Regarding the complex movement or motor response, throwing while running was used. The child was handed a ball (both small and medium-sized balls were used in the study) before prompted to run. The distance and accuracy of the throw was used to analyze the motor skills (Daniel  T. Corp, 2013). The running pace involves slow steady steps for a short distance, about 2.5 meters. The course of the ball during the child’s throw followed the movement of the arm. This showed significant control of the arm muscles. The coordination between the running steps and the throw was not continuous. He had to intermittently stop to make a throw. The child threw the medium-sized ball far as compared to the small-sized ball. The medium-sized ball had considerable weight needing more strength and the reason for the longer throw (Winsler, 2006). During the throw, the child’s body posture was nearly vertical. There was little bending of the upper torso for extra catapult. The arms were also not stretched out to increase the catapult distance for the balls. The child was obviously in the developing phases of motor response and reaction. There was little bending of the knee to provide extra catapult. Experienced throwers would usually stretch out the leg to increase the base surface area for better stability and longer catapult for the throw.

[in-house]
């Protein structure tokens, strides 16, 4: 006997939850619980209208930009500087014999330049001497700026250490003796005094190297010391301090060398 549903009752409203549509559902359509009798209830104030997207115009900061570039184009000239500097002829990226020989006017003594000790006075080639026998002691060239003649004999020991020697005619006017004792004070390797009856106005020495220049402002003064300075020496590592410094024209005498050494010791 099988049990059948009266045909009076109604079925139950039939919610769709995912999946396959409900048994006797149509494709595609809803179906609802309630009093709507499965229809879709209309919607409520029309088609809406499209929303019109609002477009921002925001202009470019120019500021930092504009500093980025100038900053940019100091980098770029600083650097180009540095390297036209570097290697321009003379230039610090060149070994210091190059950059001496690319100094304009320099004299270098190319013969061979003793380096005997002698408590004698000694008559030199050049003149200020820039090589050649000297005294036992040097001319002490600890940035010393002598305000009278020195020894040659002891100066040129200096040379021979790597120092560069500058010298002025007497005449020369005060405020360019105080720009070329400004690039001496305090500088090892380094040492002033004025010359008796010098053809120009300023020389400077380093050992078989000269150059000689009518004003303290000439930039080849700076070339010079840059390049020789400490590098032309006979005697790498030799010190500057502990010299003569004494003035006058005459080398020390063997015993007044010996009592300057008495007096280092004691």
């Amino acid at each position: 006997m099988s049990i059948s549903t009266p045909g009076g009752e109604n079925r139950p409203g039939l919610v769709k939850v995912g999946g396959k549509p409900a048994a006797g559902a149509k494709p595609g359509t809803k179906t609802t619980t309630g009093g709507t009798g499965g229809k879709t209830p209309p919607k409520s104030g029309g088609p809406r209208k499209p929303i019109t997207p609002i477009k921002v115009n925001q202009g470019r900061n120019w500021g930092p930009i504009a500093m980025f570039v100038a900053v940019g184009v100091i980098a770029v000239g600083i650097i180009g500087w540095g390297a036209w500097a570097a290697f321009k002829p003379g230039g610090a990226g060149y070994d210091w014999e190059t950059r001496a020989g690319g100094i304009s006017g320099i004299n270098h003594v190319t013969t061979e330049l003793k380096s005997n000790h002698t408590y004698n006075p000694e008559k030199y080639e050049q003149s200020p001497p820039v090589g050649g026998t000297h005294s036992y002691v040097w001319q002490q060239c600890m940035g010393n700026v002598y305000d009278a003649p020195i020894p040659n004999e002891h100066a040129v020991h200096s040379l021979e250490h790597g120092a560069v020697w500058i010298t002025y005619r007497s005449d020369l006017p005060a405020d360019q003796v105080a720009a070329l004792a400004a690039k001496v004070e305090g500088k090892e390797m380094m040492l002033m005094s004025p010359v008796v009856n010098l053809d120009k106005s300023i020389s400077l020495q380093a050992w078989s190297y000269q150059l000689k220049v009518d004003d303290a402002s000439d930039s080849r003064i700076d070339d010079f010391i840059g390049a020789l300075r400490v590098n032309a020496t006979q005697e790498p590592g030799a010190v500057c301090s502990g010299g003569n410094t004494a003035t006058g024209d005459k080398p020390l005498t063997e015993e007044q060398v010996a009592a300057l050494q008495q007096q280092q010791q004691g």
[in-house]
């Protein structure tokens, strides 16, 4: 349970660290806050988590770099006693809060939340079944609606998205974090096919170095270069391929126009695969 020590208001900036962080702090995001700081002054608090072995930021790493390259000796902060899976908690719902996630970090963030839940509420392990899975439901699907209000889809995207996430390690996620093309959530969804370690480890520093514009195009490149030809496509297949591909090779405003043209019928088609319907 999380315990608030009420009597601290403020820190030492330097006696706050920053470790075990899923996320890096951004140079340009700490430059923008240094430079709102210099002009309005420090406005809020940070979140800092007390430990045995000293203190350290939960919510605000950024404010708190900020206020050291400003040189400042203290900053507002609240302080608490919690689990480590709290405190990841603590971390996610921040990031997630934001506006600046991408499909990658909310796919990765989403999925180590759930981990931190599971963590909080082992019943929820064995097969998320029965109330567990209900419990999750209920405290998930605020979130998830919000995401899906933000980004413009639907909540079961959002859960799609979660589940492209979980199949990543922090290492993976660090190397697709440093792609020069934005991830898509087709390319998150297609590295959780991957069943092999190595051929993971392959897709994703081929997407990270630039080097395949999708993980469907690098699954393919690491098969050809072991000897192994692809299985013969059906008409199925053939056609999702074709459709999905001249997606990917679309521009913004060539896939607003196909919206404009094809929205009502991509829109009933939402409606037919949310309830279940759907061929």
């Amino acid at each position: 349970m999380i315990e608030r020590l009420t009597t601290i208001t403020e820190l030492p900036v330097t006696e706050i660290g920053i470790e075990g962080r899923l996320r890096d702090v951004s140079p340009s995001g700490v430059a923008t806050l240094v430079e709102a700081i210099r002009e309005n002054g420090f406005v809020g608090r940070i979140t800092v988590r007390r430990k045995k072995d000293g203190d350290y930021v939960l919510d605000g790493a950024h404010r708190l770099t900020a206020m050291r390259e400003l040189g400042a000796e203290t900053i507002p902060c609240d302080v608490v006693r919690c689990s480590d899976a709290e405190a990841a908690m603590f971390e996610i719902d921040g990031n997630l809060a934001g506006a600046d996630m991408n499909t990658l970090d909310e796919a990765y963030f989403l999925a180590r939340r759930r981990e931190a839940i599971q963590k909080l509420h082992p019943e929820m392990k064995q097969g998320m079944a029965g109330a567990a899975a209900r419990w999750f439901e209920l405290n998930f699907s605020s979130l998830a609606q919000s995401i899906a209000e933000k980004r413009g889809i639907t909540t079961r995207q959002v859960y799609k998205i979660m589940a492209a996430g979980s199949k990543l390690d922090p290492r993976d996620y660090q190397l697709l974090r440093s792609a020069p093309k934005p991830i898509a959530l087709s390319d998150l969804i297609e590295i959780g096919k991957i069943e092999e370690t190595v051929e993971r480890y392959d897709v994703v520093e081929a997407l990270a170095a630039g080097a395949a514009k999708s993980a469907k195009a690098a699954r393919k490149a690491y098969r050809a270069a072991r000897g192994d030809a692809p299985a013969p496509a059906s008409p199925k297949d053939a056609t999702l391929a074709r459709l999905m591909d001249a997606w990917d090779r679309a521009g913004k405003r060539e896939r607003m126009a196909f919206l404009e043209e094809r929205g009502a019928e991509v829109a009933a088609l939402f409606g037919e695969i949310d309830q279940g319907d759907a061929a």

Dynamic systems theory is better and suitable in explaining the development of a child’s fundamental motor skills as compared to maturation theory. In dynamic systems theory, the environment plays a part in the response or action of a child’s fundamental motor skills. The child uses the environment and what he/she perceives to perform a motor skill/reaction. For example, throwing a ball; the child realizes using the ball’s weight can catapult longer throws by slacking the hand a little before the first throw and providing more force for a longer throw. Maturation theory signifies only the effect of age in the child’s development. The development of fundamental motor skills is dependent on age only and does not include external factors like the environment. This is its main limitation in explaining the child’s motor skills unlike the dynamic systems theory.

Fundamental motor skills and response are a build up for future motor response and skills. Performance of the child during should not be basically used as a standard for the future child’s motor skills though it applies in some instances. With more practice and training, the child’s motor skill would surely improve.

References

Daniel  T. Corp, H. G. (2013). Corticomotor Responses to Attentionally Demanding Motor Performance: A Mini-Review. Frontiers in Psychology, 161-165.

Kochenderfer-Ladd. (2012). Human Developmental Process. Journal of Applied Developmental Psychology, 19-23.

Schachter, R. E. (2015). An Analytic Study of the Professional Development Research in Early Childhood Education. Early Education and Development, 1057-1085.

Winsler, A. (2006). Early Childhood Education and Development. Early Childhood Research Quarterly, 27-31.